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The Sisters Brothers
  • Composed by Alexandre Desplat
  • Lakeshore / 60m

It’s hard to believe that The Sisters Brothers is not a Coen Brothers film – its name, its setup (darkly comic western, a pair of assassins chasing a chemist with a special formula for catching gold), its stars, the fact that the man with the formula is called Herrmann Kermit Warm – but it isn’t, it’s directed by Jacques Audiard – his first English-language film, in fact.  Any excitement about the fact that we were to get a western score from Alexandre Desplat should have been set against the backdrop of his past scores for this director – generally stark, often low-key, emotionally bare – it was unlikely that we were ever going to hear the composer going full-on Elmer Bernstein.  Indeed, in an interview to publicise the film, the composer said he tried hard to avoid being influenced by Bernstein or indeed Ennio Morricone – I do think there are some elements of the latter here but they are more in the approach than the compositional technique.  It is indeed a dark, stark piece of work highlighting what the composer describes as a “jazz combo” but it must be one of the most unusual jazz combos ever put together – prepared piano, electric violin, two cimbaloms, timpani and a bass.  (There’s a string orchestra and some electronics used too.)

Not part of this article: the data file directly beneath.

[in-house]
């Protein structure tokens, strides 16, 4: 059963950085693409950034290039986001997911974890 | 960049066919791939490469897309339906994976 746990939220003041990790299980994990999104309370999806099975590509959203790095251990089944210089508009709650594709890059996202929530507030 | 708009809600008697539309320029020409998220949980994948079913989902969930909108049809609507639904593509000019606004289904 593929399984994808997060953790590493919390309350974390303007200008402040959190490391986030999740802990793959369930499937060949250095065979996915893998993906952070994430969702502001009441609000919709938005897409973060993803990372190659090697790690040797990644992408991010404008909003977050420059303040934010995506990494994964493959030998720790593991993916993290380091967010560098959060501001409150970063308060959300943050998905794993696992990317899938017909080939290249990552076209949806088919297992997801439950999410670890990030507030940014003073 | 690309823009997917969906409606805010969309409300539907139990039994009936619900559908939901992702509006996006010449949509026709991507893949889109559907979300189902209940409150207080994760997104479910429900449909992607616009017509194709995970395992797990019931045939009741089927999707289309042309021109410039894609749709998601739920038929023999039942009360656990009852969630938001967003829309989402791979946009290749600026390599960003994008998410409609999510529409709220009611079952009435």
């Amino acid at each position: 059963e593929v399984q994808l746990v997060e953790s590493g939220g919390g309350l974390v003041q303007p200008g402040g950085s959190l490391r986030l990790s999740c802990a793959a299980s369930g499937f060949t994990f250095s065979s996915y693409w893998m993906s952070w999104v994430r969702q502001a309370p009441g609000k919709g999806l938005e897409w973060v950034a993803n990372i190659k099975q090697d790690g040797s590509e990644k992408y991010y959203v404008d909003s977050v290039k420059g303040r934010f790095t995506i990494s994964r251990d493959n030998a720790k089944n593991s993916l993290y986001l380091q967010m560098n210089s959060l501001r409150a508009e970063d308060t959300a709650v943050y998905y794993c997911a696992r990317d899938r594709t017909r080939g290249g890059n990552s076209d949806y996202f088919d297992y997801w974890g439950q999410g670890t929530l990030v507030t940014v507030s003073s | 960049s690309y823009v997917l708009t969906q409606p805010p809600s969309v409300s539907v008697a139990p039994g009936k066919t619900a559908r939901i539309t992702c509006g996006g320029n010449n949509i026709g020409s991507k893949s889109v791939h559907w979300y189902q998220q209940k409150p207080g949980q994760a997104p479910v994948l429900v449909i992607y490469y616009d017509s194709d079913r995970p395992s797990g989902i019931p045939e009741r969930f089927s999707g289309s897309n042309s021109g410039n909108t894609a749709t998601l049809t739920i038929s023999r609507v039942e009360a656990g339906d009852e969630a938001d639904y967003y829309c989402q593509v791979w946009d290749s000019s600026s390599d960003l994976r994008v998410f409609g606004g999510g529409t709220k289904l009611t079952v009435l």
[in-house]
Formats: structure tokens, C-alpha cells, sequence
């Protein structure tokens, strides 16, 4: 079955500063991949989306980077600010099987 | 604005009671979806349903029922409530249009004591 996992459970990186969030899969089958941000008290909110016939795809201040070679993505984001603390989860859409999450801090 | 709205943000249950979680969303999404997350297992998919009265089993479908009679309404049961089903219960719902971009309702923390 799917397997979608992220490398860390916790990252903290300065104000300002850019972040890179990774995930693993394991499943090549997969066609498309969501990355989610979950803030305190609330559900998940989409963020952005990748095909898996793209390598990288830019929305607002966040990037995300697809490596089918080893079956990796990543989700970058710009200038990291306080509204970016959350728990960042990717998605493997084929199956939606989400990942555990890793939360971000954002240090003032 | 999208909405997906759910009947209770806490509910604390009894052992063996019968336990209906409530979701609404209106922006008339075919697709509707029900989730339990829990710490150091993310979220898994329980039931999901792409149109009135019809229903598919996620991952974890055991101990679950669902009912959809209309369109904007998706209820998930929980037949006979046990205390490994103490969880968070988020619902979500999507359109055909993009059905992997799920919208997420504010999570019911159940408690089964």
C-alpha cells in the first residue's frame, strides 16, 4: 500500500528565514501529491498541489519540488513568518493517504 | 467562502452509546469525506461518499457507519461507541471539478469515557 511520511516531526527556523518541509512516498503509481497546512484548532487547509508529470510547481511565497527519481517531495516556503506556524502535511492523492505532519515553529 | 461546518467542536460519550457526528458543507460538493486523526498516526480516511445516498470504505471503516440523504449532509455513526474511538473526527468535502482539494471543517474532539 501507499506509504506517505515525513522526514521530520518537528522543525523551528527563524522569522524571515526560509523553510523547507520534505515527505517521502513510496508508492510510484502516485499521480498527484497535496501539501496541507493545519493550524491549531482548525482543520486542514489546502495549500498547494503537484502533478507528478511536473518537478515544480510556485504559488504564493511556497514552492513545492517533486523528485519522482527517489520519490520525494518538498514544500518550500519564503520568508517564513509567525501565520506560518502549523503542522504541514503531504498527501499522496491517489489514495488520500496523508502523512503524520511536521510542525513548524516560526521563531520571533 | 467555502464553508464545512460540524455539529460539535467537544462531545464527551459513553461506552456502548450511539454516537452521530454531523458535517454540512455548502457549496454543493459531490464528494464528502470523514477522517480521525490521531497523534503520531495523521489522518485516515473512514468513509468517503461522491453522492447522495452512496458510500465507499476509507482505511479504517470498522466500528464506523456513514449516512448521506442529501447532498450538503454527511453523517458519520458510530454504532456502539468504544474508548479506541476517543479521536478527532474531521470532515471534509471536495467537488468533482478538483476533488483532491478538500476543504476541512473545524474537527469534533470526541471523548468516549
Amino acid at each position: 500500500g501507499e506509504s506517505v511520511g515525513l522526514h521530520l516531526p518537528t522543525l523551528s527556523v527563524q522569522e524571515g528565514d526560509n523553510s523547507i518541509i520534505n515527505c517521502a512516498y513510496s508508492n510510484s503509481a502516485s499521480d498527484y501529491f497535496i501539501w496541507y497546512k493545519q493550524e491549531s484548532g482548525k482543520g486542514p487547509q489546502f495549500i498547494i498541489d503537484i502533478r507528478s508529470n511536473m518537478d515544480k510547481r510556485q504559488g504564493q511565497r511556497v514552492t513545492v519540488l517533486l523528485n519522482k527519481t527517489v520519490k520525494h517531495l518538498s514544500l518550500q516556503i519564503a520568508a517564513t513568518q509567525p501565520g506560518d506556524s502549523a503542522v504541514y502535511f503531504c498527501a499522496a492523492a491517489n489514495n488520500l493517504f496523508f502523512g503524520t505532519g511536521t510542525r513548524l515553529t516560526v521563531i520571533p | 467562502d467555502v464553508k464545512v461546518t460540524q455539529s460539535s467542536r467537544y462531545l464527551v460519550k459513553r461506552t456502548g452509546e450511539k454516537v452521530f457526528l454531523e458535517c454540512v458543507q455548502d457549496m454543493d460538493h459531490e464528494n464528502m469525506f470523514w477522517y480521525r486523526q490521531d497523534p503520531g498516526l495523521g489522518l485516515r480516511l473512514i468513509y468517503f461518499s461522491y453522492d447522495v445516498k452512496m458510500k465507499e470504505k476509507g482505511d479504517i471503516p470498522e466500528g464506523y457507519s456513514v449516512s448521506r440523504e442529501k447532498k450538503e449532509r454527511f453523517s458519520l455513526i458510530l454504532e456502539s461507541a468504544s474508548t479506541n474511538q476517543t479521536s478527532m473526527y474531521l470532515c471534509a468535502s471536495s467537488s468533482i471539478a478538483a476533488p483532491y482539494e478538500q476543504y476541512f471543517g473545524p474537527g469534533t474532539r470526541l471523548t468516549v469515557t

I love the main theme: that peculiar ensemble comes together to play a piece that is unmistakably for a western even if it doesn’t sound much like anything else in particular.  Desplat has this ability (seen also in his Wes Anderson scores) to write these little vignettes which are so quirky and memorable, and this is a gem – it’s heard in a three-minute version near the start of the album and an extended eight-minute one at the end (the latter doesn’t seem to be on all versions of the album release so be careful to get one that does).  Much of what comes between those bookends is related thematically in some way – the composer gets a lot of mileage from his theme.  “To Jacksonville” and “To San Francisco” are my favourite cues from the body of the score – there’s a real energy to them somehow coexisting with the quirky easy-going charm of the main theme.  “Folsom Lake” is really pretty – its folksy charm quite irresistible.  Don’t expect any expansive, wide-open-spaces western music because there isn’t any: it’s a little livelier than the composer’s scores for the director tend to be, but it is still pretty raw at its heart and there are many passages of real darkness.  “Gun Fight” sees rumbling drums and nothing else for fully two-and-a-half minutes before dark strings take over – it’s that kind of score.  It’s impressively done for sure – and I do love the main theme – but despite the quirky moments it can get rather intense and is sometimes blacker than coal so the hour-long album isn’t one I’m likely to want to return to particularly often.

Rating: *** | |

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  1. Thiv (Reply) on Monday 22 October, 2018 at 00:05

    Agree with your review 🙂 Meanwhile I’m still waiting for that Ocean’s Eight review.

  2. Faisal (Reply) on Sunday 31 March, 2019 at 13:05

    Been a long time since I walked away from a movie or a western with the tune still playing in my head !
    Loved the jazz influence
    Bits almost reminded me of westerns if old but then also the Bullit (Steve mcqueen) soundtrack – but these notes were def for a western – pictures horses riding off